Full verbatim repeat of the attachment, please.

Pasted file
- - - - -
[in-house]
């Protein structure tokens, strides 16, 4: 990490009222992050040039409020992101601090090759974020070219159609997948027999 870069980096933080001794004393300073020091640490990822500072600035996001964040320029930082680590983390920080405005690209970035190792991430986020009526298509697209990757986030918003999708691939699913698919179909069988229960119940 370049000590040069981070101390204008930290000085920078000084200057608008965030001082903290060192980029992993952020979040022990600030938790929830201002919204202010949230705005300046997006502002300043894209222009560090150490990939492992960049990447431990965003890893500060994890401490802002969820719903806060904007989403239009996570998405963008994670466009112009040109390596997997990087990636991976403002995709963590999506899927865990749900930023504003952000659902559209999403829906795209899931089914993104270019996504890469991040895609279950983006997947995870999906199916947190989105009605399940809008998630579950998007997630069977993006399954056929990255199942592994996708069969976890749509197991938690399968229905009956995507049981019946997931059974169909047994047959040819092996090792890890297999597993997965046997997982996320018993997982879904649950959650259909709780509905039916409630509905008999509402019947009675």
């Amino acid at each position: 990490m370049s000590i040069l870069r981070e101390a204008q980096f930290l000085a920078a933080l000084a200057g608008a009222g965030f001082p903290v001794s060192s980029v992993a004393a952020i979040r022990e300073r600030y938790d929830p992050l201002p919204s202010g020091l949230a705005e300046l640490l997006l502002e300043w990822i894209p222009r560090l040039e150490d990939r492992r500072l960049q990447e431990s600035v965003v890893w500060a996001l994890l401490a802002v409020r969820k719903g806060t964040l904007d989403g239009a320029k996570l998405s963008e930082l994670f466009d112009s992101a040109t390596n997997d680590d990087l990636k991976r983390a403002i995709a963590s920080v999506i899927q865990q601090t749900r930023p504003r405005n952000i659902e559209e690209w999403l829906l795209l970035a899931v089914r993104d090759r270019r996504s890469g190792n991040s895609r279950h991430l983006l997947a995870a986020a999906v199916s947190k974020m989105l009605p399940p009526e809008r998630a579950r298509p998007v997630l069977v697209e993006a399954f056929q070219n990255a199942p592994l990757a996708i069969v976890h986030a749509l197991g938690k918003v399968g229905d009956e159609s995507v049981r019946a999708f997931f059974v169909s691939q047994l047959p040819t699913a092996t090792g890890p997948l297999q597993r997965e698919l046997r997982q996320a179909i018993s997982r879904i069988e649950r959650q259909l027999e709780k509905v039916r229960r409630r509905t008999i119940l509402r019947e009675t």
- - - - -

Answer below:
[in-house]
């Protein structure tokens, strides 16, 4: 990490009222992050040039409020992101601090090759974020070219159609997948027999 870069980096933080001794004393300073020091640490990822500072600035996001964040320029930082680590983390920080405005690209970035190792991430986020009526298509697209990757986030918003999708691939699913698919179909069988229960119940 370049000590040069981070101390204008930290000085920078000084200057608008965030001082903290060192980029992993952020979040022990600030938790929830201002919204202010949230705005300046997006502002300043894209222009560090150490990939492992960049990447431990965003890893500060994890401490802002969820719903806060904007989403239009996570998405963008994670466009112009040109390596997997990087990636991976403002995709963590999506899927865990749900930023504003952000659902559209999403829906795209899931089914993104270019996504890469991040895609279950983006997947995870999906199916947190989105009605399940809008998630579950998007997630069977993006399954056929990255199942592994996708069969976890749509197991938690399968229905009956995507049981019946997931059974169909047994047959040819092996090792890890297999597993997965046997997982996320018993997982879904649950959650259909709780509905039916409630509905008999509402019947009675």
């Amino acid at each position: 990490m370049s000590i040069l870069r981070e101390a204008q980096f930290l000085a920078a933080l000084a200057g608008a009222g965030f001082p903290v001794s060192s980029v992993a004393a952020i979040r022990e300073r600030y938790d929830p992050l201002p919204s202010g020091l949230a705005e300046l640490l997006l502002e300043w990822i894209p222009r560090l040039e150490d990939r492992r500072l960049q990447e431990s600035v965003v890893w500060a996001l994890l401490a802002v409020r969820k719903g806060t964040l904007d989403g239009a320029k996570l998405s963008e930082l994670f466009d112009s992101a040109t390596n997997d680590d990087l990636k991976r983390a403002i995709a963590s920080v999506i899927q865990q601090t749900r930023p504003r405005n952000i659902e559209e690209w999403l829906l795209l970035a899931v089914r993104d090759r270019r996504s890469g190792n991040s895609r279950h991430l983006l997947a995870a986020a999906v199916s947190k974020m989105l009605p399940p009526e809008r998630a579950r298509p998007v997630l069977v697209e993006a399954f056929q070219n990255a199942p592994l990757a996708i069969v976890h986030a749509l197991g938690k918003v399968g229905d009956e159609s995507v049981r019946a999708f997931f059974v169909s691939q047994l047959p040819t699913a092996t090792g890890p997948l297999q597993r997965e698919l046997r997982q996320a179909i018993s997982r879904i069988e649950r959650q259909l027999e709780k509905v039916r229960r409630r509905t008999i119940l509402r019947e009675t």